Outside a Trump event in New Jersey a couple of weeks ago, a truck driver named Alex Pniewski took a break from yelling "WikiLeaks" at the top of his lungs to argue with me about Wikileaks. Pniewski told me they hacked emails revealed sweeping corruption.
Michael Steele, who led the Republican Party from 2009 to 2011, became the latest senior Republican figure to say he would not vote for Donald Trump. "I will not be voting for Clinton," Steele told a dinner in honor of the 40th anniversary of the progressive magazine Mother Jones in San Francisco Friday.
EDISON, NJ - This was the lightest, most normal, political event Donald Trump has led in days, a cheerful, policy-focused, speech full of garden-variety pandering ("I am a big fan of Hindu and I am a big fan of India. Big big fan."), and cheers from a friendly crowd mostly here for the Bollywood music and dance.
So what is it actually like to be a reporter in a place where an authoritarian ruler seeks to destroy the media, and rallies his supporters against it? That remains a fairly remote scenario in the United States, with its strong courts and tradition of journalistic independence.
Perhaps the most explosive thing to emerge from the Wikieaks' latest dive into John Podesta's email is an exchange about polling on, among other things, Barack Obama's Muslim ancestry and claim (doubtful, by the way!) to have used cocaine.
There's a soul song Donald Trump likes to recite at his rallies, Al Wilson's "The Snake." It recounts a fable drawn from Aesop, in which a woman finds a beautiful snake half dead, revives it. The snake bites her and she dies. It's a fable of weakness and naivete, and Trump applies it to the U.S.
At a private gathering of wealthy Republicans this June, a banker named Edward Conard made a radical proposal: To save capitalism from Donald Trump, American business leaders would need to abandon old allies and make an "odious" new deal with low-wage workers. "If advocates of the free enterprise want to regain control of the Republican Party ...
Here is the story of this debate so far: Hillary Clinton is a strong debater, and she came to play. Donald Trump stood at center stage through most of a dozen presidential debates this fall, and should by all rights have been at the center of Monday night's.
They have always been there of course: The overt racists with mainstream aspirations for their fervid journals and websites, full of theories about Jewish power and race science. And the trolls have always been there too, dark geniuses (and idiots) of 4chan and Reddit and their predecessors.
Muck Rack makes it simple to find people, tweets, or articles that mention any name, keyword, company, hashtag etc. We've compiled this guide to help you make the most of your search.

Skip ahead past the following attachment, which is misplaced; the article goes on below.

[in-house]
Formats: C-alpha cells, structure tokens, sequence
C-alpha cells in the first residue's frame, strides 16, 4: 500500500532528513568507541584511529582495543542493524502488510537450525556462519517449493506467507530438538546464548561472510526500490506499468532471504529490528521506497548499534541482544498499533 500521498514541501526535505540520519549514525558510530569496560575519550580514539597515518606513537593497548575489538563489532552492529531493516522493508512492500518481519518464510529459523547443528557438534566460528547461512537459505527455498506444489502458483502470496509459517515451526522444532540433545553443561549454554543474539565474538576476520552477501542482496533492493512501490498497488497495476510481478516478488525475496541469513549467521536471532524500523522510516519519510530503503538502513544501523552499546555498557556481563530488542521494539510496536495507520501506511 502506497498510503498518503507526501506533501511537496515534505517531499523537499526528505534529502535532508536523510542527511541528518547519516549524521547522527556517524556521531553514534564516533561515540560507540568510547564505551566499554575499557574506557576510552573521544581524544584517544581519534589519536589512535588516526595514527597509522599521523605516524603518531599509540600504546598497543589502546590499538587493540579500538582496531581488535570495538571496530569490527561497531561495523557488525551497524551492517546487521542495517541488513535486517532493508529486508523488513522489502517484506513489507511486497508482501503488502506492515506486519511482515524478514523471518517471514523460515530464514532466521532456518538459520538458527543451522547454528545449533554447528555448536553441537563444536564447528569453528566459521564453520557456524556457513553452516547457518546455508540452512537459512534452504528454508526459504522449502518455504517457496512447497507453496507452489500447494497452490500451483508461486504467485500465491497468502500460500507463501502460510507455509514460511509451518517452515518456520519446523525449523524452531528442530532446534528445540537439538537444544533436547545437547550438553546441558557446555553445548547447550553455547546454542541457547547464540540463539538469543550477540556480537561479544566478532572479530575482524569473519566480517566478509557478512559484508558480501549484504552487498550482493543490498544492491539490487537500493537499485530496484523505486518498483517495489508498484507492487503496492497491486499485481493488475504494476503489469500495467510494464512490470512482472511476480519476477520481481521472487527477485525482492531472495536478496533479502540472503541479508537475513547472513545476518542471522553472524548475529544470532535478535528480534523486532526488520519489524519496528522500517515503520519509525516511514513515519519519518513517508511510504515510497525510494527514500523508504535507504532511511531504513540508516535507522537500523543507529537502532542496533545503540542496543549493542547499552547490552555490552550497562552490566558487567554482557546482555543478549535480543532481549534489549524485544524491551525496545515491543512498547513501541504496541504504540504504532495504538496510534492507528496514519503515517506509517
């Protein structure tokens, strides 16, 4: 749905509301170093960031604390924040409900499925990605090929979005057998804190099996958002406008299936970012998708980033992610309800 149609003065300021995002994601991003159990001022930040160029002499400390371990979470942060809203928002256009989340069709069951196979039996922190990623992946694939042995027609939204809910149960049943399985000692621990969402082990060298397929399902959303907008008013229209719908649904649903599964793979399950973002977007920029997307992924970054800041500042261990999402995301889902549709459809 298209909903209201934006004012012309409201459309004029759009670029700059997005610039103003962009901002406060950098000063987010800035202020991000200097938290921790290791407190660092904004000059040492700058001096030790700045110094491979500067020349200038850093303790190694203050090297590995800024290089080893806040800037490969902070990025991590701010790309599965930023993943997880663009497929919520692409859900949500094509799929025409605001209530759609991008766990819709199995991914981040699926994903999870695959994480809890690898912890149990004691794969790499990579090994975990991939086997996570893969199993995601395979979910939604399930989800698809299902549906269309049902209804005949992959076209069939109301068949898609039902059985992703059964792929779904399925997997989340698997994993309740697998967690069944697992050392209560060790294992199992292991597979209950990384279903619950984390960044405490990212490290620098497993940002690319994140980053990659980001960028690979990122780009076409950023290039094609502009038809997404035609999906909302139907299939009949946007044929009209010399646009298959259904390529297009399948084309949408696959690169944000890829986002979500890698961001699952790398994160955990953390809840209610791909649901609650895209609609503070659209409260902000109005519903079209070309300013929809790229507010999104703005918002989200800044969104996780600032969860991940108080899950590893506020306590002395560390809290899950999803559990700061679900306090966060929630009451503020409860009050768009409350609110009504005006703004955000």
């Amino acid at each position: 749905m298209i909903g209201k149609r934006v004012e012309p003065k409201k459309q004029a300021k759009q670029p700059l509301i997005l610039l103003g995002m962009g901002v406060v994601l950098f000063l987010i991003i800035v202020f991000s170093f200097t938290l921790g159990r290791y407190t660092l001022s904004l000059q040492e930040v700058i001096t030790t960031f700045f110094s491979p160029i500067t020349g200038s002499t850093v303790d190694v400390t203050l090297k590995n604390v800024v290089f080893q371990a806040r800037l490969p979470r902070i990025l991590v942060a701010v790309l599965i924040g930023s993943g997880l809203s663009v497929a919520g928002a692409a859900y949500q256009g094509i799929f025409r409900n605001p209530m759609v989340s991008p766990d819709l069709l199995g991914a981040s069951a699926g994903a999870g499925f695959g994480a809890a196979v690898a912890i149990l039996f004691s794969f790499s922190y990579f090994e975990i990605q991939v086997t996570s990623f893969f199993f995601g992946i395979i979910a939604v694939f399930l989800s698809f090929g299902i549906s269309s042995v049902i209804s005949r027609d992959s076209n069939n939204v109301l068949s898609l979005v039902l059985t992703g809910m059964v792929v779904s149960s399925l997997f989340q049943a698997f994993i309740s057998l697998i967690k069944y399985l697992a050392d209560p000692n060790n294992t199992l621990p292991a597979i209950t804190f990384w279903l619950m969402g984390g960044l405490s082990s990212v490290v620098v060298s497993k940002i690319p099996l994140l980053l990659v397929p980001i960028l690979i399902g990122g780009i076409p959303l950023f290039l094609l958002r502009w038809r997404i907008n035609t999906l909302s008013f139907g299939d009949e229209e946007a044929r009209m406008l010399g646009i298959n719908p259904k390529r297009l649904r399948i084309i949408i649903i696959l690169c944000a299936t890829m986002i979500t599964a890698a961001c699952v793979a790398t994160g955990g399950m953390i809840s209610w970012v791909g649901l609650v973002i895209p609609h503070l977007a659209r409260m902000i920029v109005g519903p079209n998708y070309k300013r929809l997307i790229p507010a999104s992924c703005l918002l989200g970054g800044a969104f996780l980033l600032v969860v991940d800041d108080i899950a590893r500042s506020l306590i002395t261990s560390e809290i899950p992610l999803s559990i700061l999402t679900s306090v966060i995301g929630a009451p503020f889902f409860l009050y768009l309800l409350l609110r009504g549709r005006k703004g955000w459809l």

Selecting a term
Start searching tweets, articles from media outlets, articles mentioned in tweets, journalists'
names, titles and bios with some suggested searches:
Companies or Topics (e.g. iPhone, Microsoft)
Phrases (e.g. "cloud computing") — use quotes to keep the terms together
Twitter handles (e.g. @username) — returns those who have mentioned or replied to
Names (e.g. "David Pogue")
Hashtags (e.g. #sxsw, #london2012)
Bio details (e.g. vegan, Olympics, father)
Muck Rack's Advanced Search allows for many boolean operators.
Find results that mention multiple specified terms, use AND or
+. For example, ensure each result contains both Elon Musk and Mark Zuckerberg by
searching Obama AND Romney or Obama + Romney.
Use the operators OR or , to broaden your search when you'd like either of
multiple terms to appear in results. (This is the default behavior of our search when no operators
are used.) For example, search for democrat OR republican to find results that refer to
Democrats and/or Republicans.
Use NOT or - to subtract results from your search. For
example, searching Disney will yield results about the Walt Disney Company as well as Walt Disney
World Resort. To exclude mentions of Disney World, search for Disney -World or Disney
When using one of these operators with a phrase, enclose it in quotation marks. For example, you can
find results about smartphones excluding Apple's iPhone 4S by searching smartphone -"iPhone
Use parentheses to separate multiple
boolean phrases. For example, to find journalists talking about having fun in Disney World or
Disneyland, search for ("disney world" OR disneyland) AND fun.
An asterisk can be used to search for any variation of a root word truncated by the asterisk. For example, searching for admin* will return results for administrator, administration, administer, administered, etc.
A near operator is an AND operator where you can control the distance between the words. You can vary the distance the near operation uses by adding a forward slash and number (between 0-99) such as strawberries NEAR/10 "whipped cream", which means the strawberries must exist within 10 words of "whipped cream".